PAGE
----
book reviews\(\def\hfill{\hskip 5em}\def\hfil{\hskip 3em}\def\eqno#1{\hfil {#1}}\)

ISSN: 2053-2733

Aperiodic Crystals. From Modulated Phases to Quasicrystals: Structure and Properties. Second edition. By Ted Janssen, Gervais Chapuis and Marc de Boissieu. Oxford University Press, 2018. Pp. 560. Price GBP 45.00 (paperback). ISBN 9780198824442.


aLaboratory of Crystallography, ETH Zurich, Wolfgang-Pauli-Strasse 10, CH-8093 Zurich, Switzerland
*Correspondence e-mail:

Books on scientific areas that are not yet fully explored and understood always reflect in one way or the other the expertise and personal view of the authors. The selection of topics and the way they are presented are influenced by their research areas and interests. The second edition of the book Aperiodic Crystals. From Modulated Phases to Quasicrystals is no exception. There exist already a number of monographs on the different classes of aperiodic crystals (ACs), incommensurately modulated phases (IMPs), composite crystals (CCs) and quasicrystals (QCs). The present book Aperiodic Crystals tries to present all three classes together in a unified manner, showing what ACs have in common, and in which ways they differ from one another. This is the big plus of the book. Compared with the monographs, the focus is less on crystallography and structures but more on dynamics and physical properties.

By definition, an ideal AC is characterized by a discrete pure point Fourier spectrum supported on a [{\bb Z}]-module of rank n > d, with d the dimension of the AC. Consequently, their structures and dynamics can be described within the framework of the higher-dimensional approach. However, there are fundamental differences concerning their relationships to periodic reference lattices: IMPs can be seen as incommensurate modulations and CCs as intergrowths of d-dimensional (dD) periodic structures; in contrast, QCs can be described in dD space based on their underlying tilings only. Furthermore, all known stable QCs exhibit non-crystallographic rotational diffraction symmetry (N = 5, 8, 10, 12). This would not be possible for IMPs and CCs due to the existence of their periodic average structures. Also, our understanding of the three classes of ACs is on different levels. While the physics of IMPs and CCs is quite well understood nowadays, this is certainly not the case for QCs. In particular, there are still many open questions concerning their formation, growth and stability (see also Steurer, 2018[Steurer, W. (2018). Acta Cryst. A74, 1-11.]).

Overall, the book has grown by 66 pages, from 466 pages in the first edition [see also the book review by Clarke (2008[Clarke, R. (2008). Crystallogr. Rev. 14, 85-87.])] to the current 532 pages. A few of these new pages are dedicated to more recent developments in AC research, topics such as superspace and crystal chemistry, soft QCs or the natural QCs found in meteorites. A few pages are taken by a couple of exercises and solutions, which have been added to chapters 1, 2 and 3. A little bit disappointing is the part dealing with QC structures and their analysis. There are just three examples discussed in detail, the same as in the first edition. Since more than 50 QCs and a similar number of approximants have been studied to date, a table listing them together with some characteristic parameters would have been quite useful for showing their abundance and diversity. I have not found any hint of the problem of multiple diffraction that can strongly bias the weak reflections in a QC diffraction data collection. The weak reflections are crucial for determining the long-range quasiperiodic order. Although a new section on the growth of QCs has been added in the second edition, the most recent growth simulations (e.g. Kuczera & Steurer, 2015[Kuczera, P. & Steurer, W. (2015). Phys. Rev. Lett. 115, 085502.]) have not been mentioned, for instance. In my opinion, the ten years of QC research between the first (2007) and second (2018) editions, reflected in ∼2500 publications, did not find an adequate representation in the new edition.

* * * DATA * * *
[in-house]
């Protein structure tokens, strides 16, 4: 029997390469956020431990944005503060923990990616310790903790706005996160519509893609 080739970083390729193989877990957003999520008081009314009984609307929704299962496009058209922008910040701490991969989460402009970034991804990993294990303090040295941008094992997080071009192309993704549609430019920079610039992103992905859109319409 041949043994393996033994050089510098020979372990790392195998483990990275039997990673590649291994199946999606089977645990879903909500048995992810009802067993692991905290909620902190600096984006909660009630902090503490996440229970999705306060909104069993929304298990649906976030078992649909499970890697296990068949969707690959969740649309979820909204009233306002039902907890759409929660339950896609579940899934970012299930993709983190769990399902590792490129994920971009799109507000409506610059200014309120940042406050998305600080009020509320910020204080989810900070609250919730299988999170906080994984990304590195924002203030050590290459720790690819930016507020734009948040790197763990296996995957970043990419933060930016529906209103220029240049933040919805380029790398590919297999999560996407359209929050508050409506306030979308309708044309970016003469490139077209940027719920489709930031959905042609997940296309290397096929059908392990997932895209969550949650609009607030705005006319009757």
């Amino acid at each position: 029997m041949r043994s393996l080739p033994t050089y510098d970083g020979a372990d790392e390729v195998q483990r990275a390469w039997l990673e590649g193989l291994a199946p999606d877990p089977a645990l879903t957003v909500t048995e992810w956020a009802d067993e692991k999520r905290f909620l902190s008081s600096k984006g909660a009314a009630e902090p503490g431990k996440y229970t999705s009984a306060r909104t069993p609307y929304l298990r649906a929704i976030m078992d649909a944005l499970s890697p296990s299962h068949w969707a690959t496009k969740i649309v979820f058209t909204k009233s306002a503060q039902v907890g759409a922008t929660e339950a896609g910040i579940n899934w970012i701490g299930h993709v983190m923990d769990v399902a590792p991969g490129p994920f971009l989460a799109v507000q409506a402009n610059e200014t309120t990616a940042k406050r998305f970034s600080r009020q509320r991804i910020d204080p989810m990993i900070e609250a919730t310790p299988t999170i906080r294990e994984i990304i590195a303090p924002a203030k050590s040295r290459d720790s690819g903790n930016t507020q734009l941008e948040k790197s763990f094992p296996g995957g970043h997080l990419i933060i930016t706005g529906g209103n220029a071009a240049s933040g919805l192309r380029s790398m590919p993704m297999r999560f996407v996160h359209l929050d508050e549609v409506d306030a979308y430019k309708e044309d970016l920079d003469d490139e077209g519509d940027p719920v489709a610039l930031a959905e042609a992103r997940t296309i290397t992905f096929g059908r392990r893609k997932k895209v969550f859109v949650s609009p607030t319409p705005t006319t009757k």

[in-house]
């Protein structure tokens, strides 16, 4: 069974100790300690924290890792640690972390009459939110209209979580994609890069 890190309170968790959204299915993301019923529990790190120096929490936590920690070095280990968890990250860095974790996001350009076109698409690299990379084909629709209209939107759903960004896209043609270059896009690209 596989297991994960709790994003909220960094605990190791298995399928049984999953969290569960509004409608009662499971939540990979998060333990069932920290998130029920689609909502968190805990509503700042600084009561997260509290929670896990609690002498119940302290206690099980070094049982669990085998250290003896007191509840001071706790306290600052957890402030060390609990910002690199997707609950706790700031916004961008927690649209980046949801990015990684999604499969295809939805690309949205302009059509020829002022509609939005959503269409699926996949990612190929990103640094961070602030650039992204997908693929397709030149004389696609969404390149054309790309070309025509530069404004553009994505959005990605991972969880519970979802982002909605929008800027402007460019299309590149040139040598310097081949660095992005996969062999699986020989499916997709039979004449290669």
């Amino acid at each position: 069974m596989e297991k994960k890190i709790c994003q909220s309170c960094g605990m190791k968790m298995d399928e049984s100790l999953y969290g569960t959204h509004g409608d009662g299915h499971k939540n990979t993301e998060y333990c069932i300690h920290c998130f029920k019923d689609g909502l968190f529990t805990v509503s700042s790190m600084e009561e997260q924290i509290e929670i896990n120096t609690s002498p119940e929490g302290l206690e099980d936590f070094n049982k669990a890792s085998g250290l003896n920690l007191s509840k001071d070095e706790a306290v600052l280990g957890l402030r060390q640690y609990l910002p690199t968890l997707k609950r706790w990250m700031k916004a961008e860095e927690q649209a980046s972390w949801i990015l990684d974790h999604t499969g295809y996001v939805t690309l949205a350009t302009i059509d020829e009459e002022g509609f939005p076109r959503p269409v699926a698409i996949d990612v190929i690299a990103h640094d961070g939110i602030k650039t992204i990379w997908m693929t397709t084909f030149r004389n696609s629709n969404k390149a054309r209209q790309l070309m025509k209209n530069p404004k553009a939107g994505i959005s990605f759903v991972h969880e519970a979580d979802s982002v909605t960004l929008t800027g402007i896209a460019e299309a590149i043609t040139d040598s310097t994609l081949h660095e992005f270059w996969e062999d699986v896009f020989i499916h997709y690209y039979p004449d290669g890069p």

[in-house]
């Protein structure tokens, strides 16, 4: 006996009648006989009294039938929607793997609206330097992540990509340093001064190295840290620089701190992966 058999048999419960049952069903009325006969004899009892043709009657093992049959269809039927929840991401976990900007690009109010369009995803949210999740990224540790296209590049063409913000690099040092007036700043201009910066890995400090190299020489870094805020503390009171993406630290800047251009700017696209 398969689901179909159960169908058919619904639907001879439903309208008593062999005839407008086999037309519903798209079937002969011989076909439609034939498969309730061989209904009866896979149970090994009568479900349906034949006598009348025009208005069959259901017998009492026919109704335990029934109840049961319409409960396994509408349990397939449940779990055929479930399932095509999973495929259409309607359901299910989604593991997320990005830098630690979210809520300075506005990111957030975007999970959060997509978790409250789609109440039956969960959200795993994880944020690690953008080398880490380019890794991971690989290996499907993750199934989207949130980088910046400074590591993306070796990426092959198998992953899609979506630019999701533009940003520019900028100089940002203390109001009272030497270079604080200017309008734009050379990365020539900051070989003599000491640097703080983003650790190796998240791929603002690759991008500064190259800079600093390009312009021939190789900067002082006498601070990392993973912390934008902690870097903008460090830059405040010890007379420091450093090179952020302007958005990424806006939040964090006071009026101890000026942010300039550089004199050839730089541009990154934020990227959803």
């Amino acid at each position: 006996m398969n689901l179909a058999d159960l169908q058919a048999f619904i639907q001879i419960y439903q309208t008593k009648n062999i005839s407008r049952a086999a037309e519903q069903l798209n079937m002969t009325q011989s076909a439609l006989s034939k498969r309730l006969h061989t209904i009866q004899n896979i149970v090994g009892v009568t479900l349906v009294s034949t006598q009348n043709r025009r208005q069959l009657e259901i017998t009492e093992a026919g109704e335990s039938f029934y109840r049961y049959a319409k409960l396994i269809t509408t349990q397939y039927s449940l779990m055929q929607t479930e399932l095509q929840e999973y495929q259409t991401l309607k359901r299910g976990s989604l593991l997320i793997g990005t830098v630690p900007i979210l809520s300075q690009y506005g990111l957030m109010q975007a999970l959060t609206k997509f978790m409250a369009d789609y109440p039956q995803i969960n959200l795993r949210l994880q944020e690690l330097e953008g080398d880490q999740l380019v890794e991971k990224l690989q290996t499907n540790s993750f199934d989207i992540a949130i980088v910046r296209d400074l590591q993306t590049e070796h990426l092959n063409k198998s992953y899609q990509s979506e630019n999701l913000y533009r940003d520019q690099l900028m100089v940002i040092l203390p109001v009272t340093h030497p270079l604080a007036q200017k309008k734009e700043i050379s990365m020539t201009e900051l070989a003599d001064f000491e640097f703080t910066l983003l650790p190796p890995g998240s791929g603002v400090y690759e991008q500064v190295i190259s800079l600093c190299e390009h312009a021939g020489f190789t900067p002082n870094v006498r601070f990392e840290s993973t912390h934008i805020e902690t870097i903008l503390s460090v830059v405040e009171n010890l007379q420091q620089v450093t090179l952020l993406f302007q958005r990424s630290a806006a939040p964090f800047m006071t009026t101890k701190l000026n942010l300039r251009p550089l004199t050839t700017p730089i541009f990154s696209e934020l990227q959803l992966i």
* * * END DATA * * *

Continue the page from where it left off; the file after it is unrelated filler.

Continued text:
There are a couple of minor flaws: the discovery of X-rays is attributed to Max von Laue (1912) instead of to W. C. Röntgen (1895). Fig. 2.5 does not show the diffraction pattern of a decagonal QC but of a phase that is quasiperiodic in one direction only, and periodic in the others. Consequently, the intensity distribution shows pseudo-tenfold symmetry only. Symbols are not always used in a consistent manner: Roman and italic fonts in space-group symbols change in some cases from section to section, and rarely follow the notation given in the International Tables for Crystallography; lattice parameters are in some cases given as a, b, c and in other cases as ai; H includes the factor 2π sometimes and sometimes not; the one-dimensional diffraction vector is denoted H, and so is the Hamiltonian etc. Anyway, these are minor flaws that do not diminish the quality of this otherwise excellent book. If you do not already own the first edition of Aperiodic Crystals, I strongly recommend you buy the second edition.


First citationClarke, R. (2008). Crystallogr. Rev. 14, 85–87.  CrossRef Google Scholar
First citationKuczera, P. & Steurer, W. (2015). Phys. Rev. Lett. 115, 085502.  Web of Science CrossRef PubMed Google Scholar
First citationSteurer, W. (2018). Acta Cryst. A74, 1–11.  CrossRef IUCr Journals Google Scholar

© International Union of Crystallography. Prior permission is not required to reproduce short quotations, tables and figures from this article, provided the original authors and source are cited. For more information, click here.

ISSN: 2053-2733
Follow Acta Cryst. A
Sign up for e-alerts
Follow Acta Cryst. on Twitter
Follow us on facebook
Sign up for RSS feeds